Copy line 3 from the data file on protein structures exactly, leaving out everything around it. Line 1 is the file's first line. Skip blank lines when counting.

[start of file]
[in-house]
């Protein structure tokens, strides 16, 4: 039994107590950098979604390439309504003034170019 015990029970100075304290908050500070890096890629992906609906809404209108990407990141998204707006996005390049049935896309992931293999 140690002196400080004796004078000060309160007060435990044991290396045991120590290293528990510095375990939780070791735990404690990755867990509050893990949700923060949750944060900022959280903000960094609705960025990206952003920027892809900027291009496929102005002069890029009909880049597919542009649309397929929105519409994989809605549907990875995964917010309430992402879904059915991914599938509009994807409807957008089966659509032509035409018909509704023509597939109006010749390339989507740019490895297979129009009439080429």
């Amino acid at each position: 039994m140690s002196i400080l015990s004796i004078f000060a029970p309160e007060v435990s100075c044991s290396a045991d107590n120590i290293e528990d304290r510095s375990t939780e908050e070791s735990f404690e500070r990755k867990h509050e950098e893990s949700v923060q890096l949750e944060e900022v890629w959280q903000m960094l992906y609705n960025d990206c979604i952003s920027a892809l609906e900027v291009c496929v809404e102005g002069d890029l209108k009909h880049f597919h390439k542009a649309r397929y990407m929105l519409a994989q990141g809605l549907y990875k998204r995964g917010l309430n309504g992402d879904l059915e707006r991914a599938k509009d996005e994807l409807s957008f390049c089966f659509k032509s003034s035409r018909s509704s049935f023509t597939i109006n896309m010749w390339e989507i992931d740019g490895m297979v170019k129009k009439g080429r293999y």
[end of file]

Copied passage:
């Amino acid at each position: 039994m140690s002196i400080l015990s004796i004078f000060a029970p309160e007060v435990s100075c044991s290396a045991d107590n120590i290293e528990d304290r510095s375990t939780e908050e070791s735990f404690e500070r990755k867990h509050e950098e893990s949700v923060q890096l949750e944060e900022v890629w959280q903000m960094l992906y609705n960025d990206c979604i952003s920027a892809l609906e900027v291009c496929v809404e102005g002069d890029l209108k009909h880049f597919h390439k542009a649309r397929y990407m929105l519409a994989q990141g809605l549907y990875k998204r995964g917010l309430n309504g992402d879904l059915e707006r991914a599938k509009d996005e994807l409807s957008f390049c089966f659509k032509s003034s035409r018909s509704s049935f023509t597939i109006n896309m010749w390339e989507i992931d740019g490895m297979v170019k129009k009439g080429r293999y």